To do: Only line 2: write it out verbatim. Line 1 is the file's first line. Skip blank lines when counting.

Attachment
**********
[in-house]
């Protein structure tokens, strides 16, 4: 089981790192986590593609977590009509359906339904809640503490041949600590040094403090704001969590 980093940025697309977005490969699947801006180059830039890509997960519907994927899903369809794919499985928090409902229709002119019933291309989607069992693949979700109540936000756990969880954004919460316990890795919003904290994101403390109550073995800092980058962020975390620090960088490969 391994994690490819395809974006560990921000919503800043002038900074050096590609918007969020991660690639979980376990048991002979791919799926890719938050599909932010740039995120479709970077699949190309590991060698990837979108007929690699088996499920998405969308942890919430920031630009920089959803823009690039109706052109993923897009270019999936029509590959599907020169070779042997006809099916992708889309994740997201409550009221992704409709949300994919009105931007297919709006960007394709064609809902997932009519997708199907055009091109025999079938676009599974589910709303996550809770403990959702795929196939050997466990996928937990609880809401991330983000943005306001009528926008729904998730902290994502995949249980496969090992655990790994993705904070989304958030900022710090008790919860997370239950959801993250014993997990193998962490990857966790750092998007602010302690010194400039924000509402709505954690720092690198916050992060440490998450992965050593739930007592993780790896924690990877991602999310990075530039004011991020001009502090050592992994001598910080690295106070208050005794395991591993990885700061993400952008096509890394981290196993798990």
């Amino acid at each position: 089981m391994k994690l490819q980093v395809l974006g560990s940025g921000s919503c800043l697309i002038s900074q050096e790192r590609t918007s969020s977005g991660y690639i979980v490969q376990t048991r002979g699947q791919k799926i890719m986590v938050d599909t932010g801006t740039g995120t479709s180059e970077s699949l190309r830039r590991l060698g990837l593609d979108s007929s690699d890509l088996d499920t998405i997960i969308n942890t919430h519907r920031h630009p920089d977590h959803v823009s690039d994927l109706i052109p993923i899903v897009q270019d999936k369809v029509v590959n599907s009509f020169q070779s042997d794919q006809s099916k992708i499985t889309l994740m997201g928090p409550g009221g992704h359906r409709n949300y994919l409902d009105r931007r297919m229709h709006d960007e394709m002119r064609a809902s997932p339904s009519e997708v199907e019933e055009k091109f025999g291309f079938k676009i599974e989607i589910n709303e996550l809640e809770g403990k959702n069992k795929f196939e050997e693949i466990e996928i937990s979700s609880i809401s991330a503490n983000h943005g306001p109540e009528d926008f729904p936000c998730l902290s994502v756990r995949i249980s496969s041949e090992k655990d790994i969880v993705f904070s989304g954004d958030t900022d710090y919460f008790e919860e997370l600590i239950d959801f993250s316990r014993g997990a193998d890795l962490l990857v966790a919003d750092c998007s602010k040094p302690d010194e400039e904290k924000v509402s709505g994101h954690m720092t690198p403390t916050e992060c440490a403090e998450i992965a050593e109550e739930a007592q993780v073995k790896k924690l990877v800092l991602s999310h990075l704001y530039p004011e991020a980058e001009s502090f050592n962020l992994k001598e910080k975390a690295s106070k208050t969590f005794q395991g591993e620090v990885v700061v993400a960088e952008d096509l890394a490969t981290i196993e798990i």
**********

């Protein structure tokens, strides 16, 4: 089981790192986590593609977590009509359906339904809640503490041949600590040094403090704001969590 980093940025697309977005490969699947801006180059830039890509997960519907994927899903369809794919499985928090409902229709002119019933291309989607069992693949979700109540936000756990969880954004919460316990890795919003904290994101403390109550073995800092980058962020975390620090960088490969 391994994690490819395809974006560990921000919503800043002038900074050096590609918007969020991660690639979980376990048991002979791919799926890719938050599909932010740039995120479709970077699949190309590991060698990837979108007929690699088996499920998405969308942890919430920031630009920089959803823009690039109706052109993923897009270019999936029509590959599907020169070779042997006809099916992708889309994740997201409550009221992704409709949300994919009105931007297919709006960007394709064609809902997932009519997708199907055009091109025999079938676009599974589910709303996550809770403990959702795929196939050997466990996928937990609880809401991330983000943005306001009528926008729904998730902290994502995949249980496969090992655990790994993705904070989304958030900022710090008790919860997370239950959801993250014993997990193998962490990857966790750092998007602010302690010194400039924000509402709505954690720092690198916050992060440490998450992965050593739930007592993780790896924690990877991602999310990075530039004011991020001009502090050592992994001598910080690295106070208050005794395991591993990885700061993400952008096509890394981290196993798990």